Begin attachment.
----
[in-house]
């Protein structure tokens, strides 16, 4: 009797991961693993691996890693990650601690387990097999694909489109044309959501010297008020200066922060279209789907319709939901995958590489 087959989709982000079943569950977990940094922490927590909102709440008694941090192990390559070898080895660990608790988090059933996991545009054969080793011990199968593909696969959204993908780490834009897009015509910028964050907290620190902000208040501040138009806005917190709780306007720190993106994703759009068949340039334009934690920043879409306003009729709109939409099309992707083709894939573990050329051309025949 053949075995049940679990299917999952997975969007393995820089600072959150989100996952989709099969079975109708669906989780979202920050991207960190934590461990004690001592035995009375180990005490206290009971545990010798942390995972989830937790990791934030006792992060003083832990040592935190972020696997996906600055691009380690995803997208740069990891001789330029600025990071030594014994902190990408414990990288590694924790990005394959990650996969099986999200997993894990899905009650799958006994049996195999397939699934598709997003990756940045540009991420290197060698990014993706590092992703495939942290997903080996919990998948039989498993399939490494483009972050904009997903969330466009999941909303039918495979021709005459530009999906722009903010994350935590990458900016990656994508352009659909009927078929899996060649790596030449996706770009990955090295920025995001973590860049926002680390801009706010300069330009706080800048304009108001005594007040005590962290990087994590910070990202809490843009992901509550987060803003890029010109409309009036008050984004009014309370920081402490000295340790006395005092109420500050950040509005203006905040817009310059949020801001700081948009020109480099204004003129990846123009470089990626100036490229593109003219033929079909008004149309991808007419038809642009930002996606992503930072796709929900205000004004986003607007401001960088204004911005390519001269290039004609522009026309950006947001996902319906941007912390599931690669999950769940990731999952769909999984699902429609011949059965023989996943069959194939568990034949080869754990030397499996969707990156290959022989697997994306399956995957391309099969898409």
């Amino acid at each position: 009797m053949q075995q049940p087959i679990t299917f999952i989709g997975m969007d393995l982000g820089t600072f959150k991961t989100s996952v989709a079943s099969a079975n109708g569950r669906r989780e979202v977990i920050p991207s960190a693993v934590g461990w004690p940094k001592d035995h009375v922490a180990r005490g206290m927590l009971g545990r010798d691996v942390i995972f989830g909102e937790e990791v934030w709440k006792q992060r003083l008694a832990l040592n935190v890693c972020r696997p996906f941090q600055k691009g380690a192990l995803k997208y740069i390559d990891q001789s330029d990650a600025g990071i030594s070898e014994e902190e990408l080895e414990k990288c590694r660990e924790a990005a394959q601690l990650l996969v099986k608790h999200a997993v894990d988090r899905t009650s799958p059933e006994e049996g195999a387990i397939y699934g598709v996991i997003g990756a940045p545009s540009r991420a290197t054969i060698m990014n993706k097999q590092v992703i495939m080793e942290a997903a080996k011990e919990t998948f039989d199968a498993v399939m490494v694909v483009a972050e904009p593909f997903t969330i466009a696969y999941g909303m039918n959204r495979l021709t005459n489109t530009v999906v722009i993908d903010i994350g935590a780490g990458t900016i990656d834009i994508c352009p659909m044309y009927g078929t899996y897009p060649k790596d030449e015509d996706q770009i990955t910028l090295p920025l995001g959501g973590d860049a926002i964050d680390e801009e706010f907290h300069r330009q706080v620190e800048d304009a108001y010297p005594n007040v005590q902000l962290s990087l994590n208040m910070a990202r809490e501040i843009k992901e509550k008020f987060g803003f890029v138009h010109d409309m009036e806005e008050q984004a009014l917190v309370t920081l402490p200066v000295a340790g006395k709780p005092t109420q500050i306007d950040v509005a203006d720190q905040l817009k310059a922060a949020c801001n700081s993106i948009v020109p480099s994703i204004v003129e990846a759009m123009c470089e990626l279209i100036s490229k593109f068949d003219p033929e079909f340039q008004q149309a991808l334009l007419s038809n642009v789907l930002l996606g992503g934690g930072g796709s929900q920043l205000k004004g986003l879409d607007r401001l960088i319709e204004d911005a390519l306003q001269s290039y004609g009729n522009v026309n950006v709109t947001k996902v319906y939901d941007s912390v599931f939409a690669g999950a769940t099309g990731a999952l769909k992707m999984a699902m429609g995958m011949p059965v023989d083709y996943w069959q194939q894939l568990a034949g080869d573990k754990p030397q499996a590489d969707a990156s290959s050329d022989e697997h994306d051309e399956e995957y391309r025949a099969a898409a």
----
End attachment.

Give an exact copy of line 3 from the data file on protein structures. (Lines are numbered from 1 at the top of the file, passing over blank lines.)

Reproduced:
């Amino acid at each position: 009797m053949q075995q049940p087959i679990t299917f999952i989709g997975m969007d393995l982000g820089t600072f959150k991961t989100s996952v989709a079943s099969a079975n109708g569950r669906r989780e979202v977990i920050p991207s960190a693993v934590g461990w004690p940094k001592d035995h009375v922490a180990r005490g206290m927590l009971g545990r010798d691996v942390i995972f989830g909102e937790e990791v934030w709440k006792q992060r003083l008694a832990l040592n935190v890693c972020r696997p996906f941090q600055k691009g380690a192990l995803k997208y740069i390559d990891q001789s330029d990650a600025g990071i030594s070898e014994e902190e990408l080895e414990k990288c590694r660990e924790a990005a394959q601690l990650l996969v099986k608790h999200a997993v894990d988090r899905t009650s799958p059933e006994e049996g195999a387990i397939y699934g598709v996991i997003g990756a940045p545009s540009r991420a290197t054969i060698m990014n993706k097999q590092v992703i495939m080793e942290a997903a080996k011990e919990t998948f039989d199968a498993v399939m490494v694909v483009a972050e904009p593909f997903t969330i466009a696969y999941g909303m039918n959204r495979l021709t005459n489109t530009v999906v722009i993908d903010i994350g935590a780490g990458t900016i990656d834009i994508c352009p659909m044309y009927g078929t899996y897009p060649k790596d030449e015509d996706q770009i990955t910028l090295p920025l995001g959501g973590d860049a926002i964050d680390e801009e706010f907290h300069r330009q706080v620190e800048d304009a108001y010297p005594n007040v005590q902000l962290s990087l994590n208040m910070a990202r809490e501040i843009k992901e509550k008020f987060g803003f890029v138009h010109d409309m009036e806005e008050q984004a009014l917190v309370t920081l402490p200066v000295a340790g006395k709780p005092t109420q500050i306007d950040v509005a203006d720190q905040l817009k310059a922060a949020c801001n700081s993106i948009v020109p480099s994703i204004v003129e990846a759009m123009c470089e990626l279209i100036s490229k593109f068949d003219p033929e079909f340039q008004q149309a991808l334009l007419s038809n642009v789907l930002l996606g992503g934690g930072g796709s929900q920043l205000k004004g986003l879409d607007r401001l960088i319709e204004d911005a390519l306003q001269s290039y004609g009729n522009v026309n950006v709109t947001k996902v319906y939901d941007s912390v599931f939409a690669g999950a769940t099309g990731a999952l769909k992707m999984a699902m429609g995958m011949p059965v023989d083709y996943w069959q194939q894939l568990a034949g080869d573990k754990p030397q499996a590489d969707a990156s290959s050329d022989e697997h994306d051309e399956e995957y391309r025949a099969a898409a």